Why rural Virginia districts are teaming up to launch virtual academy
Radford City Schools lost about 80 students—a significant number for the rural division—to online learning options offered by competing districts and private companies when this COVID-disrupted school year began.
Budget-wise, the 1,600-student district, which has remained largely in-person this year, also lost $7,000 in funding for each of those students who left, Superintendent Robert Graham says.
In response, the district partnered with a private company to ramp up its online offerings, and recouped much of the funding it lost by enrolling about 900 students from outside its boundaries, Graham says.
Former students also returned to the district from homeschooling and correspondence schools, he added.
“I have been truly amazed at what our staff has been able to do in such a short amount of time after schools shut in March,” Graham tells District Administration. “I’ve also been amazed at the grace and flexibility and patience our community has shown us during these difficult times.”
Radford City Schools has now joined forces with more than a dozen other districts in its rural Region 7 in southwest Virginia to launch a virtual academy that organizers expect will outlast COVID.
Leaders of the districts are now interviewing providers, including the Virginia Department of Education, to operate the academy. The districts will set eligibility requirements and curriculum, among other aspects of the academy.
Another goal for the academy to reduce the burden on teachers who have had to teach in-person and online simultaneously this school year, says Keith Perrigan, superintendent of Bristol Virginia Public Schools, another member of the consortium.
The academy, which is likely to attract several thousand students or more, will have its own instructors dedicated to online instruction, Perrigan says.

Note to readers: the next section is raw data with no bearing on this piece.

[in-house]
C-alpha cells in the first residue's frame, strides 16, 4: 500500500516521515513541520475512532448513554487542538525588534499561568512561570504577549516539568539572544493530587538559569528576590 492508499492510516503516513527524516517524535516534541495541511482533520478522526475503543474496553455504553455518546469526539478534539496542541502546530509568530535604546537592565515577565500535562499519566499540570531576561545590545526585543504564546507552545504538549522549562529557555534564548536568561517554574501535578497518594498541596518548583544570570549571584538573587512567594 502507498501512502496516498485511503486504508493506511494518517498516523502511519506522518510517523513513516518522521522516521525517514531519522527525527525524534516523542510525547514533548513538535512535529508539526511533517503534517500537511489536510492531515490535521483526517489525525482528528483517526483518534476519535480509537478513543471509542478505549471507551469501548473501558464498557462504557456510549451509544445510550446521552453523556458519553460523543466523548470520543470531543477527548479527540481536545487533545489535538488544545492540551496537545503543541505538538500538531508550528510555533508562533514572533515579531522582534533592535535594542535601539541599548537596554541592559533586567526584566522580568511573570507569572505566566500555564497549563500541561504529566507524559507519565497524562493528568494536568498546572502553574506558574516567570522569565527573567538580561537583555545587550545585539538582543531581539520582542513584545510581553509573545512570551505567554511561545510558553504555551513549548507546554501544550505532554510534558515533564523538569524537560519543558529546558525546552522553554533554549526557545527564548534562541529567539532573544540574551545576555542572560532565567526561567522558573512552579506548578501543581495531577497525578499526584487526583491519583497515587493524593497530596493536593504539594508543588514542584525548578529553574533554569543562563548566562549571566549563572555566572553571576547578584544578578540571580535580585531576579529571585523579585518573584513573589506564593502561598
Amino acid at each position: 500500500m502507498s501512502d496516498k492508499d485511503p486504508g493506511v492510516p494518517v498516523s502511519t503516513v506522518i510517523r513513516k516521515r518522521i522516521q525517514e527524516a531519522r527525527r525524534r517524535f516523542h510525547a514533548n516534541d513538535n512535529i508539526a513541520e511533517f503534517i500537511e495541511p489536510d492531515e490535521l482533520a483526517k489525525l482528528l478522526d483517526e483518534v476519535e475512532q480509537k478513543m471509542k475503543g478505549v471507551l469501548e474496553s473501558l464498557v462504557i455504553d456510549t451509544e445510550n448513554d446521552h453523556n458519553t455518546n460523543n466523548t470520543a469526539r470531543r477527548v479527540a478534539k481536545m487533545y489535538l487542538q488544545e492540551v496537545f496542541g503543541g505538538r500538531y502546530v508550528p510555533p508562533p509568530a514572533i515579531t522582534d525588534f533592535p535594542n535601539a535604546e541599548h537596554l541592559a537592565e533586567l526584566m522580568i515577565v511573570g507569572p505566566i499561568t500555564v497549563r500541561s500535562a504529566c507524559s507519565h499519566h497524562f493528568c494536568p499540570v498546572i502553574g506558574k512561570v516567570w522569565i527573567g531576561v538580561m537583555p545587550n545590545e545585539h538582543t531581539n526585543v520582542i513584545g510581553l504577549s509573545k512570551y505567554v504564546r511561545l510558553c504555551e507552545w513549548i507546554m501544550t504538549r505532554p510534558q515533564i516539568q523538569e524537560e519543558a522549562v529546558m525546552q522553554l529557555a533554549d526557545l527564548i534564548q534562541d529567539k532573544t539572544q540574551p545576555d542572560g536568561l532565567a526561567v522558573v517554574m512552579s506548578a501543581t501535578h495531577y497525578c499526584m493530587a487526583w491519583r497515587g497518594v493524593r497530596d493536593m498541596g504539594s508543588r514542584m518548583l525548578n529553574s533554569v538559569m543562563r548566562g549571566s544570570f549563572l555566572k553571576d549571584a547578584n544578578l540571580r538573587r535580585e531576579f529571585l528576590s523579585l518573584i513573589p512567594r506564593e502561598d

“It became pretty apparent after using that model for a year that we needed a better plan for next year,” he says. “But trying to do it [district by district] would have been an insurmountable task.”
There are also business considerations behind the academy’s creation. “If we don’t offer virtual, there are private companies waiting in wings to do it,” Perrigan says.
‘For those who thrive’
About 30% of Bristol’s students have chosen online learning this year and a survey indicate that about half that number want to remain virtual next school year.
Perrigan and his colleagues have worked with the state legislature to put some stipulations in place when families choose online over in-person learning. Administrators want to prevents families from going virtual just to put more distance between themselves and the schools.
Peregian would prefer to see the latter group of students return in-person, even after the academy launches, he says.
“We want to make it available for those students who thrive in the virtual environment,” Perrigan says. “For those students who are not engaged, we want to reconnect.”
The online experience this year has proven to Perrigan that in-person learning remains the superior option for most students, he adds.
“Everybody is excited to get back to in-person learning,” he says. “One thing that has come out of this is how important those in-person connections are. That’s where real learning occurs—when you can see eyebrows raised, when you can see the a-ha moments happening.”
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